Iron heron sculptures stand by the Los Angeles River--a concrete-lined waterway proposed for restoration to its natural state. (Photo by David McNew/Getty Images)

Fake herons stand by the concrete-lined Los Angeles River–a candidate for restoration to its natural state. (Photo by David McNew/Getty Images)

Not long ago in the New Jersey Meadowlands, a private company took a 235-acre chunk out of an existing 587-acre protected area and turned it into a “mitigation bank.” The company running the deal paid $6 million for a lease and $25 million for restoration work, altogether about $132,000 an acre. The work involved removing tall, dense stands of phragmites (an invasive grass), knocking down berms along the Hackensack River, cleaning up contaminated soil, and replanting with native species. The idea was to create a bank of mitigation credits for sale at a profit to developers wanting to fill wetlands elsewhere.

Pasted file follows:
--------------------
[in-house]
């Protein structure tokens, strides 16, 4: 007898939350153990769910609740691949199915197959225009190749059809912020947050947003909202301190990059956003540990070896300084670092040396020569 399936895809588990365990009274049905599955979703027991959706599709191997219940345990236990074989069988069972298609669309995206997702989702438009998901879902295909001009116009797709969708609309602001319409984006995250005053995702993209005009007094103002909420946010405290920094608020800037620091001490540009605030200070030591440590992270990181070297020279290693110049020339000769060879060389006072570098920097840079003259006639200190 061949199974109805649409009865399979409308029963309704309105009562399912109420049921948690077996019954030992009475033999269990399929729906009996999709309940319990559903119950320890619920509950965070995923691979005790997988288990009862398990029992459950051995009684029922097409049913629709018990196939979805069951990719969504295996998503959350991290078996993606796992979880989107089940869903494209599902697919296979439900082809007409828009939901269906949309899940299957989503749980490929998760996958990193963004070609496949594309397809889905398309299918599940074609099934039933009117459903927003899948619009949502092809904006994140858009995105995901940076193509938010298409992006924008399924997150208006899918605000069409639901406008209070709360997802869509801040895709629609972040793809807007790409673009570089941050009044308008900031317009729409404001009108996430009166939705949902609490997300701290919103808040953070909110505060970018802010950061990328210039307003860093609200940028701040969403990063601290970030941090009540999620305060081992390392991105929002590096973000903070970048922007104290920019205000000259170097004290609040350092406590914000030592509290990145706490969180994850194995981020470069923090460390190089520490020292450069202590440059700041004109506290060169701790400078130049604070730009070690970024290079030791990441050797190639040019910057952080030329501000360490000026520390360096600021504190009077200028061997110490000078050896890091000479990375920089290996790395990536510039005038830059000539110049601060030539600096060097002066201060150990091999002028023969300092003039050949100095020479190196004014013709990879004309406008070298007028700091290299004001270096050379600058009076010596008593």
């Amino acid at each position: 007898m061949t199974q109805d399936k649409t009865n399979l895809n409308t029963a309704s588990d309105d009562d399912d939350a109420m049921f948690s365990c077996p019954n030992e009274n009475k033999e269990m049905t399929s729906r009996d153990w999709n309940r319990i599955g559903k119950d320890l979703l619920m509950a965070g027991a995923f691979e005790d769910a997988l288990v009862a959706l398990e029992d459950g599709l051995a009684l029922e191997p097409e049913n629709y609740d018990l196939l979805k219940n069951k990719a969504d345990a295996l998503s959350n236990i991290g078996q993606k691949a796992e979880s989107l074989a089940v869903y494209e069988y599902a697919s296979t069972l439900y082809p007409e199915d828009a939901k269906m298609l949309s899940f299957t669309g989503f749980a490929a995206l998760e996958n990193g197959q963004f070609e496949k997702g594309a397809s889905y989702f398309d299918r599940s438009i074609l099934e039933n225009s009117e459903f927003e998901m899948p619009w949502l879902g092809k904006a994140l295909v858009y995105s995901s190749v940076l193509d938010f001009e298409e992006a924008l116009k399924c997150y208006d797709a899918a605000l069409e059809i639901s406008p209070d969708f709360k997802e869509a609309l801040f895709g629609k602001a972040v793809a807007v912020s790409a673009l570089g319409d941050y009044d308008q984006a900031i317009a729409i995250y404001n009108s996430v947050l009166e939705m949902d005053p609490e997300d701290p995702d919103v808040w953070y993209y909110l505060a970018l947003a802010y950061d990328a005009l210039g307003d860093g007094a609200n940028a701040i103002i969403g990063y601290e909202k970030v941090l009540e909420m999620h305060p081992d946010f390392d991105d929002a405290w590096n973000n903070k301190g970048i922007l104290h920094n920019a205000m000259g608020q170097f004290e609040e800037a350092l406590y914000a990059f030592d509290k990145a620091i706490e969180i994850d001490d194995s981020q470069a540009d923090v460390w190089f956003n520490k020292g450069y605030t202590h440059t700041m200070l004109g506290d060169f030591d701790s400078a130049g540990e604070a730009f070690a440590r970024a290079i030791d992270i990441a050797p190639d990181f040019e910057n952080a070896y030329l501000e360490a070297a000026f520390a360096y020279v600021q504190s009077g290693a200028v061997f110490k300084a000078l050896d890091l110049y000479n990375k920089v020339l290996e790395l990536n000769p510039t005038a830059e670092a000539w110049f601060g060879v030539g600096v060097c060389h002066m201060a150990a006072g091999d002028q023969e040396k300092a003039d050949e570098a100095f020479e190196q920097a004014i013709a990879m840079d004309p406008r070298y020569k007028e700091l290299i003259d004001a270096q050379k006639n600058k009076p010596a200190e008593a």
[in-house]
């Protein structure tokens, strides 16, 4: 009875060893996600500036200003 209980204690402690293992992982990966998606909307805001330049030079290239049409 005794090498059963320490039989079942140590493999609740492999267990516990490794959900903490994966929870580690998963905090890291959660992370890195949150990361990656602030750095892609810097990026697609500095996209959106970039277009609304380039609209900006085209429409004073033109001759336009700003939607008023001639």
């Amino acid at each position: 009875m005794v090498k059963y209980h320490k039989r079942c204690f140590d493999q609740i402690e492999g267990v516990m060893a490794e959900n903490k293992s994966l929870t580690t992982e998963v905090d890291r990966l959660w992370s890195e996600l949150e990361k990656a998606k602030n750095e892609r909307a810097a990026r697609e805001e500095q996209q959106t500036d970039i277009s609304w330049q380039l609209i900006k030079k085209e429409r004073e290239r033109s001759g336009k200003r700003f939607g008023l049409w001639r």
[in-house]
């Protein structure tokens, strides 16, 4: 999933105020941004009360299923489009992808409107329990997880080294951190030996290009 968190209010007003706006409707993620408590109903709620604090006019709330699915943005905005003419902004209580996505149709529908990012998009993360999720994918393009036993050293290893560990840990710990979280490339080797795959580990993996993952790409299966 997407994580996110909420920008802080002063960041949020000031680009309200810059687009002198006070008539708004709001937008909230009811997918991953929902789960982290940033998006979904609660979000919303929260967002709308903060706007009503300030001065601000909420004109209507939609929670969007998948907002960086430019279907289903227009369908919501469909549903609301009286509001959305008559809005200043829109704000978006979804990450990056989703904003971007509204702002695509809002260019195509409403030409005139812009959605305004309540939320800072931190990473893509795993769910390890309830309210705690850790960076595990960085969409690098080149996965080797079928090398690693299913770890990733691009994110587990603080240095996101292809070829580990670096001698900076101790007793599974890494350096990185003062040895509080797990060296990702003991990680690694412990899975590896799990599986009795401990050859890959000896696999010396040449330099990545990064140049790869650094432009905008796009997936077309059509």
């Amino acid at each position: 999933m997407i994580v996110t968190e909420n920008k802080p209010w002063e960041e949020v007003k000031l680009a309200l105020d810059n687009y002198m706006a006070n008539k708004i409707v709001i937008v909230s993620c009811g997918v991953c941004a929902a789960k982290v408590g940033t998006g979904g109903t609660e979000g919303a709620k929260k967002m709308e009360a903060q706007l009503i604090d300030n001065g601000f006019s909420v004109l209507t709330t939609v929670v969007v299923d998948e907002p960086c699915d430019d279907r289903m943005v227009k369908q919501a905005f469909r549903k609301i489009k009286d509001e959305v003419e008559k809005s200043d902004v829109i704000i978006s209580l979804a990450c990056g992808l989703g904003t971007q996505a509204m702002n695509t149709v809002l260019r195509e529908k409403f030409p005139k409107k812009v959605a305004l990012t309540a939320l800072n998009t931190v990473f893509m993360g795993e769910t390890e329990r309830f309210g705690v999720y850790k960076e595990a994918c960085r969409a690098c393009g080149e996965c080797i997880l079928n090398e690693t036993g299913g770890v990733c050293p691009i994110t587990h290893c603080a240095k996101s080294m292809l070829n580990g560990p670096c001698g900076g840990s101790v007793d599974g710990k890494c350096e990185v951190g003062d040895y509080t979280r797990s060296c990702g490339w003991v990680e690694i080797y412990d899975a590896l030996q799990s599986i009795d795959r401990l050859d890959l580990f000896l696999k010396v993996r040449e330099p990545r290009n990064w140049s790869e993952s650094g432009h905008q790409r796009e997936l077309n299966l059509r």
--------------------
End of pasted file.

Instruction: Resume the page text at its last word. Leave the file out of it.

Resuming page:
The project did not create a single new acre of wetlands. While it did restore stands of spartina grass and other native species, says Erik Kiviat, an ecologist with the conservation nonprofit Hudsonia Ltd., the restoration effort also turned the habitat of a rare plant into an equipment parking lot, killed the last remnant of bluejoint grass wet meadow in the region, and destroyed what had been the state’s only known habitat for a globally rare invertebrate, Mattox’s clam shrimp. Moreover, the mitigation credits for this work require the company to monitor the restored acreage for just 15 years. After that, almost anything can happen. But the wetlands being filled thanks to mitigation credits will remain filled forever.

In the public imagination, there’s always been something tantalizing about the idea that we can restore trashed ecosystems, or—as Joni Mitchell never put it—take a parking lot and put up paradise. But the reality is that too often, ecological restoration projects

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